When the Berlin Wall came down in 1989, McDonald’s — the ultimate epitome of Western capitalism — opened its first store in the Soviet Union, just two months after it did in the United States. It was a momentous occasion, and the restaurant was packed to capacity.
McDonald’s said last month that it would be temporarily closing all 850 of its outlets in Russia in response to consumer pressure from the United States in response to Russia’s invasion of Ukraine.
Starbucks, PepsiCo, and Coca-Cola also announced plans to halt business operations in Russia, and Yum Brands, which franchises approximately 1,000 KFC restaurants and 50 Pizza Hut locations in Russia, announced that it would cease all investment and restaurant development in the country effective immediately.
Since then, more than 750 enterprises have ceased operations in the Russian Federation.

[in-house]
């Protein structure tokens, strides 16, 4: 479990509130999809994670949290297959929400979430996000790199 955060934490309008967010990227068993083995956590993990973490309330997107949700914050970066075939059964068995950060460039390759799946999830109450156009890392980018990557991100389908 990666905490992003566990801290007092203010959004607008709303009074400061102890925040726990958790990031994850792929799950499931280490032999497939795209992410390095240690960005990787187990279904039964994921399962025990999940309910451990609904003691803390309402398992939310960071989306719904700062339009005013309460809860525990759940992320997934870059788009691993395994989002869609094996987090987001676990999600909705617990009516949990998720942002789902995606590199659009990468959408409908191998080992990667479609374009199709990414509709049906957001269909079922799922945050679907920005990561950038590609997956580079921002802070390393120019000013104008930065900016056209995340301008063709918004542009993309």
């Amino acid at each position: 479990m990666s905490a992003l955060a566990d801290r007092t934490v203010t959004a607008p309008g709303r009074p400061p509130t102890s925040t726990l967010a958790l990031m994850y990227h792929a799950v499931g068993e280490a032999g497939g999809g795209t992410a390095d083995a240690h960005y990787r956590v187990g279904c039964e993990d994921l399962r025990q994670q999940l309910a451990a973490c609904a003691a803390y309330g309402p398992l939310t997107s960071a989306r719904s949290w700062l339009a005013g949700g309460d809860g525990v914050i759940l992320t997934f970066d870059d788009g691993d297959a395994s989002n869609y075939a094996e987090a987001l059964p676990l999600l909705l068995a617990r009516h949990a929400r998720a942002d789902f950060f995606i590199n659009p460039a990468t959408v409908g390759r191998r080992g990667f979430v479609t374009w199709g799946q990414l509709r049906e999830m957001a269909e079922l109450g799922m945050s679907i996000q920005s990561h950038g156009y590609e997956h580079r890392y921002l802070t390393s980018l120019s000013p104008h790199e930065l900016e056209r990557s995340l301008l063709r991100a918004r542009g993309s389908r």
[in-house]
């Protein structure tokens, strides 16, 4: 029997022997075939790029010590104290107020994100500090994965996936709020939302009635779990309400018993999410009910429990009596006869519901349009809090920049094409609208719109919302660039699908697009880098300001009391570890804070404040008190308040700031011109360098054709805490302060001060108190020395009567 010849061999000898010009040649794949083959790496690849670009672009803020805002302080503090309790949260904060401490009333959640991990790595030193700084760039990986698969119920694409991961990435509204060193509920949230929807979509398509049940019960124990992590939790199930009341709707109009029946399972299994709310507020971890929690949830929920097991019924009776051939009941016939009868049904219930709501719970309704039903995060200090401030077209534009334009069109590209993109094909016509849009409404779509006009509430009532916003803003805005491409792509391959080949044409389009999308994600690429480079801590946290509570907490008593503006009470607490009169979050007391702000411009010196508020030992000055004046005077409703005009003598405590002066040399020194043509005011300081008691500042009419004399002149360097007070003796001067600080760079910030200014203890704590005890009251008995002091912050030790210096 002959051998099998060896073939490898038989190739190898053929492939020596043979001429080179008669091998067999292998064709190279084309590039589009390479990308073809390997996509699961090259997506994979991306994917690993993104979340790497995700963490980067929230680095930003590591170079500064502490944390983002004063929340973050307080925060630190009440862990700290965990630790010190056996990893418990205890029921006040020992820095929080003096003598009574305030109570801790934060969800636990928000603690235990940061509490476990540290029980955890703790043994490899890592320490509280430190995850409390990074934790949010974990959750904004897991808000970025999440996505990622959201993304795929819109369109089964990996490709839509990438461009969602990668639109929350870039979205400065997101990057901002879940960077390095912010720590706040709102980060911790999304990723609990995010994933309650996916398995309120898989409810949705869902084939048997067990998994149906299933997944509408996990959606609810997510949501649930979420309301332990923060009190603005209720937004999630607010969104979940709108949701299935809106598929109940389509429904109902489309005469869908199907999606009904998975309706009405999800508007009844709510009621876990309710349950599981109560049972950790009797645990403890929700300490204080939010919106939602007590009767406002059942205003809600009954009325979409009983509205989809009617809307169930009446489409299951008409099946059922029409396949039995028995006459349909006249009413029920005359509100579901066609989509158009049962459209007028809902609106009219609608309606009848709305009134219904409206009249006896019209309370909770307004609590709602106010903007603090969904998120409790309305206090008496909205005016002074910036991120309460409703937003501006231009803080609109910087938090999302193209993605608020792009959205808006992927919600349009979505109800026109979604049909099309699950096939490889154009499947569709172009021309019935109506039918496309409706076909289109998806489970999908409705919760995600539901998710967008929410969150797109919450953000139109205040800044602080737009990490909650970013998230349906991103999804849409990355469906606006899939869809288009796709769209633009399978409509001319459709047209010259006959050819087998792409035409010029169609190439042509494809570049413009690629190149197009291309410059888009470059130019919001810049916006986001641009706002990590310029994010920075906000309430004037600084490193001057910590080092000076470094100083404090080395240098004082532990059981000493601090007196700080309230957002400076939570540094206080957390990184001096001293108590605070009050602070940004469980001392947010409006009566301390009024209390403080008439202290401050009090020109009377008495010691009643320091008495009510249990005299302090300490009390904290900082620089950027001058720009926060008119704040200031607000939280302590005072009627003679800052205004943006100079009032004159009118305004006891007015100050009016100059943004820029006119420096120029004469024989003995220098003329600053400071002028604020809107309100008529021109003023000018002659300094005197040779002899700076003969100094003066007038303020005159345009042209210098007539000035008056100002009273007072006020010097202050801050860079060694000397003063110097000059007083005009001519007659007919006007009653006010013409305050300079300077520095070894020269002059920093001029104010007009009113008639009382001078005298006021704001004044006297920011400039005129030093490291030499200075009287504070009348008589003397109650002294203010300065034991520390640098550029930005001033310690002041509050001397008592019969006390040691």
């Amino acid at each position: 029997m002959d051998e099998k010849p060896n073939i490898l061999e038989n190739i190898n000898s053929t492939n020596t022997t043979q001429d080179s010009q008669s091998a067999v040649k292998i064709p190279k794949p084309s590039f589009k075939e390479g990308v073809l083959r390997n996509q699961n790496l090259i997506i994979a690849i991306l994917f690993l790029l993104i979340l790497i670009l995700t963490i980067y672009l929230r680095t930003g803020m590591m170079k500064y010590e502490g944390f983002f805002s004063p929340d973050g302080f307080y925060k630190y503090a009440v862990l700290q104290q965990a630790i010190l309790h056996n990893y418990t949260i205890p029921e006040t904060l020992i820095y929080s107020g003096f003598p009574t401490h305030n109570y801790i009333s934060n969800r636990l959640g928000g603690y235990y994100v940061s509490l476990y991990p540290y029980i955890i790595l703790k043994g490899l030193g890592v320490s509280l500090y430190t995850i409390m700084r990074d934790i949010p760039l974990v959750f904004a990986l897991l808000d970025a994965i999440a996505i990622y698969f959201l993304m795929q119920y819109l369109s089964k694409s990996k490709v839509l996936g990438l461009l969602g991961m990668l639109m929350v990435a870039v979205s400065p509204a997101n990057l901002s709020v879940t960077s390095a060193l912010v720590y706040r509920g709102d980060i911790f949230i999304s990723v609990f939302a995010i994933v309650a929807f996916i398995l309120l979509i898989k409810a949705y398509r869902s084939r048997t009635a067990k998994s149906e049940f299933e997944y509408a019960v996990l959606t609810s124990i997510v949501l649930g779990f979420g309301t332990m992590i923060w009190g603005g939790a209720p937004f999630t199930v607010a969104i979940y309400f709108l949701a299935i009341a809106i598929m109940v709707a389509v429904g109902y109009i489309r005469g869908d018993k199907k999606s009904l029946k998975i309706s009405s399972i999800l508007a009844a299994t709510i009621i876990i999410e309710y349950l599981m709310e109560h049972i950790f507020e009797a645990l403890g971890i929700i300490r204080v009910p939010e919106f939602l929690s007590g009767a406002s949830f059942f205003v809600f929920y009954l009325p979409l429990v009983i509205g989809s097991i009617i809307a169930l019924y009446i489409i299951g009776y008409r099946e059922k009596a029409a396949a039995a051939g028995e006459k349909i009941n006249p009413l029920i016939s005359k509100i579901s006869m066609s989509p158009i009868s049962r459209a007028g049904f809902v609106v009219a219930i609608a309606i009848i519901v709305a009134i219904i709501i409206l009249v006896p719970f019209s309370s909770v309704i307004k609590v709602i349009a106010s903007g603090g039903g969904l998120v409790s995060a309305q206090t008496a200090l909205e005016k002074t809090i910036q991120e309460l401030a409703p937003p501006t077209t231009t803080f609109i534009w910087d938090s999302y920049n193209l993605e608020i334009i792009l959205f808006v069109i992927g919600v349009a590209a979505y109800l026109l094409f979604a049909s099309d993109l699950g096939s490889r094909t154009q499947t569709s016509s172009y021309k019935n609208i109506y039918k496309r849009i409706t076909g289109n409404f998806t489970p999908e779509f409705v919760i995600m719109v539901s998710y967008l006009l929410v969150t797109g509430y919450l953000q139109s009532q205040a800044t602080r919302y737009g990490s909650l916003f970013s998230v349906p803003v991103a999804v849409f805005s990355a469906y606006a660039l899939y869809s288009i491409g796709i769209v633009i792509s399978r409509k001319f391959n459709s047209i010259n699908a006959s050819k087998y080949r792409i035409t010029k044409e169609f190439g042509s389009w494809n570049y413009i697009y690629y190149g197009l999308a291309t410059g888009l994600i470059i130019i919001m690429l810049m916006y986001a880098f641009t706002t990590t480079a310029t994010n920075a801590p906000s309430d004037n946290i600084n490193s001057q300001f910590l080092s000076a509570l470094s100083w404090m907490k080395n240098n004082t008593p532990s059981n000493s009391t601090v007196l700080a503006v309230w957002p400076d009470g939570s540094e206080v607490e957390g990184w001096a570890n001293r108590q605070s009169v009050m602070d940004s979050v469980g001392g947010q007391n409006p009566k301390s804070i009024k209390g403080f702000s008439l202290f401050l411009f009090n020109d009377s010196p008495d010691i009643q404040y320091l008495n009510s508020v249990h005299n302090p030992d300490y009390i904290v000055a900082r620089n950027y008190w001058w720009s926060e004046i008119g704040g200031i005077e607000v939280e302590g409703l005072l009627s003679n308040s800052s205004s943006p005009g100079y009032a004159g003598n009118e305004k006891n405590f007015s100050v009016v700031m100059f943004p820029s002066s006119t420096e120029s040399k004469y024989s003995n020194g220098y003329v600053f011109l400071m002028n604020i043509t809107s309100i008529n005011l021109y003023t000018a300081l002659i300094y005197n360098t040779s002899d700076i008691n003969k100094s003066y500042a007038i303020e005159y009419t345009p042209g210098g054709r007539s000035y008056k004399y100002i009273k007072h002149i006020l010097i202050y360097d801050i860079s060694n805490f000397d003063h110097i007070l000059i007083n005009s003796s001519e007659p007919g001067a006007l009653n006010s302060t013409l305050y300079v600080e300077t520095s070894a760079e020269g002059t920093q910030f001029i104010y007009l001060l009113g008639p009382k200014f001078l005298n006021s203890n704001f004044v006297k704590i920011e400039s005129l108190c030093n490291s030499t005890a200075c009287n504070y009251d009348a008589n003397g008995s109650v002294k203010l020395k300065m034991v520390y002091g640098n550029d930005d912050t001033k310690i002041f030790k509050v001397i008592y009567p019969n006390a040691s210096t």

McDonald’s has also temporarily closed its 108 stores in Ukraine due to concerns about public safety. It is estimated that Russia and Ukraine account for less than 3% of McDonald’s worldwide sales and less than 3% of its operational profitability.
Even though it’s impossible to predict when or if McDonald’s will restart operations in Russia and Ukraine, the company’s bottom line is being affected hard by the closure. McDonald’s reported during its first-quarter earnings that the closures had cost the firm $27 million in lease payments, supplier costs, and staff wages, as well as an additional $100 million in unsold inventory, according to the company. Over the course of the quarter, these charges reduced the company’s earnings by 13 cents per share on average.
Between now and then, the fast-food corporation has committed to continuing to pay its workers in both nations.
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